If you paint, is there any particular type of canvas you prefer? Do you like to paint on wood or any other materials?
I only ever painted when I was in school and it was usually on canvas board (because it was cheap). I was not a huge fan of it, or painting, either.
Do you ever do any kind of post-processing (like adding color in Photoshop or similar tool) to your drawings?
When I'm working physically or digitally, it's all or nothing. I don't like to change my physical drawings too much on the computer. When I know a piece is finished, it's how it's supposed to look. I don't like to add anything to it that you're not going to see in the original.
Have you ever tried a new pen (or paper, etc) from reading about it, or seeing the results in another artist's work?
Yes. When I try working with something that I've seen another artist use I feel like I can unlock all of their secrets. A lot of the tools I've been using lately (like markers and brush pens) were introduced to me by other artist friends.
Do you have anything you use out of the ordinary for making your art?
I have a couple boxes of sparkly things (mica, tinsel, sequins) I like to toss in sometimes. I haven't really been using it lately, or doing much else out of the ordinary. I know a lot of artists like to draw on hard surfaces or desks, but I really prefer just to rest my materials on my lap with a piece of cardboard underneath. I guess that is sort of unusual.
If you create purely-digital art, what are the software programs you use? Is one used more than another?
When I'm doing something all digital, I really like using Corel Painter X. I got it while I was in school and I really like fooling around with all the different tools it's got, even if I don't end up using them in the end. I really like it for digital drawing because the pens and brushes are pretty close to real tools. It works well with my dinosaur Wacom tablet. For finishing that stuff and color corrections, I like to use photoshop. Another cool program is Alchemy, though I really use it just for fun. I do more fooling around digitally than actually finishing anything real.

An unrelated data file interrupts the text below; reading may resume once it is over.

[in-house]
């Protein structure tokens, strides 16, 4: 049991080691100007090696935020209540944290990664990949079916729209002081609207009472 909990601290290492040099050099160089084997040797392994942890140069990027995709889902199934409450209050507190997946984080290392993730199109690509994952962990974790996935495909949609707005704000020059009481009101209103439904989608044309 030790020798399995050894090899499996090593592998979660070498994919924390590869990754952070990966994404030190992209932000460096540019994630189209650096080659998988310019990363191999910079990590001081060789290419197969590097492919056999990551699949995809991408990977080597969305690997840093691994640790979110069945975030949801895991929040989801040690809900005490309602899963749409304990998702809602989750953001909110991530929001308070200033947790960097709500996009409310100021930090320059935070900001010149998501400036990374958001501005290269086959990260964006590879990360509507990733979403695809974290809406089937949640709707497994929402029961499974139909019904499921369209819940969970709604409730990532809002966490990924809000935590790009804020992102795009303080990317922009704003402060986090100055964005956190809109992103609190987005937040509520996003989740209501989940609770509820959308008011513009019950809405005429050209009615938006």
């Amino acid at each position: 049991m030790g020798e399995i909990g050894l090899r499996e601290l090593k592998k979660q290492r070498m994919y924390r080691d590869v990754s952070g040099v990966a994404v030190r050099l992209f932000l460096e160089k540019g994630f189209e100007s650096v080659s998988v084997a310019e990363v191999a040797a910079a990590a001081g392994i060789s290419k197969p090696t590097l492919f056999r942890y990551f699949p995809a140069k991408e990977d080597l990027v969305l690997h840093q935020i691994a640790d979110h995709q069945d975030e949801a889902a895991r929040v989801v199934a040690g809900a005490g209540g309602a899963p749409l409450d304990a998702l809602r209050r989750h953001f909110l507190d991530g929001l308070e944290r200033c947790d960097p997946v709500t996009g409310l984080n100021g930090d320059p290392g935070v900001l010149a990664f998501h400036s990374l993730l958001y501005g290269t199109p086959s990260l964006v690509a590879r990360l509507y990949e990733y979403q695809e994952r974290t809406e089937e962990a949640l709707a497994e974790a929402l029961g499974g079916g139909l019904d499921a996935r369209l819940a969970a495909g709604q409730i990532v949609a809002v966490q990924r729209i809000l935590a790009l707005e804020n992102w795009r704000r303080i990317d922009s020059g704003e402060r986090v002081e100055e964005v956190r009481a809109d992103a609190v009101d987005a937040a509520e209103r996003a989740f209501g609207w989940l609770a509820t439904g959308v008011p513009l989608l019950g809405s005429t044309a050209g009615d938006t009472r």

If you work both digitally and non-digitally, which do you find yourself doing more? Is there a reason you would prefer one of the other? Is it because of the tools available in either space?
I do more non-digitally unless I have this idea that I know I can only execute digitally. I have a better time drawing on paper because I can physically feel it. It's more real. I like to sculpt or carve out with line, which doesn't feel the same on the plastic of a tablet. Also since I draw looking down at something on my lap, usually hunched over with my face a couple inches away, it's a big difference to look at what I'm doing straight ahead on a screen. I mostly use the computer when I have an idea that is huge in scale or requires a ton of colors that I know I wouldn't be able to put down smoothly or brightly enough in the physical. I'd like to work on combining the two, but so far I haven't really found a way that I've been satisfied with.
I asked about post-processing on a computer, but do you think the computer is a helpful tool for making art? Whether it’s looking for inspiration online, or using it to build a weblog to promote yourself and your art, do you think a computer is necessary, helpful, or a distraction (or all of the above)?
For me it's definitely all of the above. I need to be distracted to concentrate (I guess that is something else out of the ordinary). Being able to go online opens up this endless universe filled with reference material and inspiration. It's all right there. I've got this huge image file of art, photos and useless junk that I can go through whenever I want to.
Reading blogs and looking at artists' sites helps to keep me motivated, too. I see what other artists are doing. And looking at my own stuff on my blog or website, I can see what I'm doing, what I've done and what I need to do to keep going. It's like a personal timeline.